-- -- -- -- -- -- -- -- -- -- -- --
-- -- -- -- -- -- -- -- -- -- -- --

  ---- By all which it appears, quoth I,
having read it over, a little too rapidly,
that if a man sets out in a post-chaise from
Paris -- he must go on travelling in one,
all the days of his life -- or pay for it. ----
Excuse me, said the commissary, the
spirit of the ordinance is this -- That if you
set out with an intention of running post
from Paris to Avignon, &c. you shall
not change that intention or mode of tra-
velling, without first satisfying the fer-
miers for two posts further than the place
you repent at -- and 'tis founded, conti-
nued he, upon this, that the REVENUES

[ 133 ]

are not to fall short through your fickle-

  ---- O by heavens! cried I -- if fickle-
ness is taxable in France -- we have no-
thing to do but to make the best peace
with you we can ----


  ----And if it is a bad one -- as Tris-
tram Shandy laid the corner stone of it --
nobody but Tristram Shandy ought to be


THOUGH I was sensible I had
said as many clever things to the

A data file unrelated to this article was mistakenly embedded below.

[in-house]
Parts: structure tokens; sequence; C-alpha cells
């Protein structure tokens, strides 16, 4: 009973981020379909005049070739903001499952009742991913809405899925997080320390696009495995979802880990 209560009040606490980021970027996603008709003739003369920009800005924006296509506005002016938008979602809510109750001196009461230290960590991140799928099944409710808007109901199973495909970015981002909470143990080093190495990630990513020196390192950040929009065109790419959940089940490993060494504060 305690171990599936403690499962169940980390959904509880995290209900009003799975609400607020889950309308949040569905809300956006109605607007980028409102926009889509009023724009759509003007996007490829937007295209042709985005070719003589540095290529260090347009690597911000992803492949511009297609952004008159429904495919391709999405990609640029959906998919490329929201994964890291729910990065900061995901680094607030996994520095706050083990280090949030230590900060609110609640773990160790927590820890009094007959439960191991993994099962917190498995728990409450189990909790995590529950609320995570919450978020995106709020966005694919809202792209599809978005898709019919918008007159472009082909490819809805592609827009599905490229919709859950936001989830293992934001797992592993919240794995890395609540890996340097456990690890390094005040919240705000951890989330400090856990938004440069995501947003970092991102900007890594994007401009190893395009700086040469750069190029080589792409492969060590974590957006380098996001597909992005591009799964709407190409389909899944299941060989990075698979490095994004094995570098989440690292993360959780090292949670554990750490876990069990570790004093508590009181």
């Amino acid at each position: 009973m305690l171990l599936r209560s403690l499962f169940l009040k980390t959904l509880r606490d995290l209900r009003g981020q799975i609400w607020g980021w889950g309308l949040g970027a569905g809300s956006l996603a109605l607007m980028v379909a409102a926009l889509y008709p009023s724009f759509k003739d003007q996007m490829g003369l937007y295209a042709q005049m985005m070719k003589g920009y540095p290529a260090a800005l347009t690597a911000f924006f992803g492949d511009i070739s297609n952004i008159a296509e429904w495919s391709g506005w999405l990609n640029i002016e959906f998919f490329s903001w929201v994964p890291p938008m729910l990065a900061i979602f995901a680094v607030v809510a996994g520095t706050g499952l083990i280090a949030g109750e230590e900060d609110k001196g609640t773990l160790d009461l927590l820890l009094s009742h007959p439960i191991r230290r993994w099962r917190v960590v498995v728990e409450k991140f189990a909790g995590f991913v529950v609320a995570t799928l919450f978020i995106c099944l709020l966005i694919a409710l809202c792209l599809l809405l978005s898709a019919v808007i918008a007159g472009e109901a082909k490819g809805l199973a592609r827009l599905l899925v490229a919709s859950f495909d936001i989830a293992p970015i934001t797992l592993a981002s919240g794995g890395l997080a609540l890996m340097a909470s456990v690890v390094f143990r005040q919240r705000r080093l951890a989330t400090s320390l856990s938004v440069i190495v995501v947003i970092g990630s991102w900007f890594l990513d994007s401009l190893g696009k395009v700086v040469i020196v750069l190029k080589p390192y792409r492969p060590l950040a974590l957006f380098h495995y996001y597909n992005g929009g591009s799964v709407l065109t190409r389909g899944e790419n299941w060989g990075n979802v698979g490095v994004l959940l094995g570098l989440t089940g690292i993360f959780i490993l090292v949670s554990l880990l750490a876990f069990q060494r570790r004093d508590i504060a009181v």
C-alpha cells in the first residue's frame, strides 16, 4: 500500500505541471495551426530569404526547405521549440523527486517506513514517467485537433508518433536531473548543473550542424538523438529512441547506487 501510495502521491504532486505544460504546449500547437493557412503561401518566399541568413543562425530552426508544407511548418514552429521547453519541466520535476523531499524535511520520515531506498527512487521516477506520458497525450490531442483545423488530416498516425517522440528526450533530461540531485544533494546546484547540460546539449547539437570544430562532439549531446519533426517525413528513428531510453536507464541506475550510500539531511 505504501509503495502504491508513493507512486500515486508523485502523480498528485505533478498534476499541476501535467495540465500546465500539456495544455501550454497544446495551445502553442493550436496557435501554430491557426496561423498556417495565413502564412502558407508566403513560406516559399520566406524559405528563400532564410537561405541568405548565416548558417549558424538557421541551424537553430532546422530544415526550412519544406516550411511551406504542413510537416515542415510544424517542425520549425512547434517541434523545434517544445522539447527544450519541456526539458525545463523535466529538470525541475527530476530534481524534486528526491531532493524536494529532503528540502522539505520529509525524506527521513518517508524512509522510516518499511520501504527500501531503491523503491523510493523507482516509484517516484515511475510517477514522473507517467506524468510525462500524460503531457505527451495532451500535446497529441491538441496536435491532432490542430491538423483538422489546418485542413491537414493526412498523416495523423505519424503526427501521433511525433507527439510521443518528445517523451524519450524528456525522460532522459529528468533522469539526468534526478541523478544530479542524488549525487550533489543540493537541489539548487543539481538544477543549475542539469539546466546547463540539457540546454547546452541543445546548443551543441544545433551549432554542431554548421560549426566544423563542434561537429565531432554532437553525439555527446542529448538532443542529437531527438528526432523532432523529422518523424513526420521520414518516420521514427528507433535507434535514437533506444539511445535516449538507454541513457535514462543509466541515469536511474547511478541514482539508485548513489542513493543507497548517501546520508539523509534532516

commissary as came to six livres four sous,
yet I was determined to note down the
imposition amongst my remarks before I
             K 3              retir'd

[ 134 ]

retired from the place ; so putting my
hand into my coat pocket for my re-
marks -- (which by the bye, may be a
caution to travellers to take a little more
care of their remarks for the future) ``my
``remarks were stolen'' ---- Never did
sorry traveller make such a pother and
racket about his remarks as I did about
mine, upon the occasion.

  Heaven! earth! sea! fire! cried I,
calling in every thing to my aid but what
I should ---- My remarks are stolen! ----
what shall I do? -- Mr. Commissary!
pray did I drop any remarks as I stood
besides you? ----

  You dropped a good many very singu-
lar ones, replied he ---- Pugh! said I,
those were but a few, not worth above
six livres two sous -- but these are a large

[ 135 ]

parcel ---- He shook his head ---- Mon-
sieur Le Blanc! Madam Le Blanc!
did you see any papers of mine? -- you
maid of the house! run up stairs -- Fran-
çois! run up after her ----

  ---- I must have my remarks ---- they
were the best remarks, cried I, that ever
were made -- the wisest -- the wittiest ----
What shall I do? -- which way shall I
turn myself?

  Sancho Pança, when he lost his ass's
FURNITURE, did not exclaim more bit-


WHEN the first transport was
over, and the registers of the brain
were beginning to get a little out of the
confusion into which this jumble of cross
             K 4              accidents

[ 136 ]

accidents had cast them -- it then pre-
sently occurr'd to me, that I had left